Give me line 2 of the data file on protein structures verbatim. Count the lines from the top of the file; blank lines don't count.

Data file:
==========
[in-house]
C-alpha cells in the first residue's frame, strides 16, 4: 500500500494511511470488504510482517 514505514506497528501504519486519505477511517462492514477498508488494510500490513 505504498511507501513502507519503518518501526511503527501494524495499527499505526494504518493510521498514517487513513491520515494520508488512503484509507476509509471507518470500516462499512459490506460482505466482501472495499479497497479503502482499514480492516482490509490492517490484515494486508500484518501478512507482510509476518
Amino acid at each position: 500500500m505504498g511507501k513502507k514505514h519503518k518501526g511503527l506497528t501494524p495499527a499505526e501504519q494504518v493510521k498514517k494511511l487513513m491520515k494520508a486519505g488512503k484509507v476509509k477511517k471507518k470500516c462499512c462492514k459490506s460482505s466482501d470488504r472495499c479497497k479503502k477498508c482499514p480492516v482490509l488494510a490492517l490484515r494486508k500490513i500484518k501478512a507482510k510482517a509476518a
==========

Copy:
C-alpha cells in the first residue's frame, strides 16, 4: 500500500494511511470488504510482517 514505514506497528501504519486519505477511517462492514477498508488494510500490513 505504498511507501513502507519503518518501526511503527501494524495499527499505526494504518493510521498514517487513513491520515494520508488512503484509507476509509471507518470500516462499512459490506460482505466482501472495499479497497479503502482499514480492516482490509490492517490484515494486508500484518501478512507482510509476518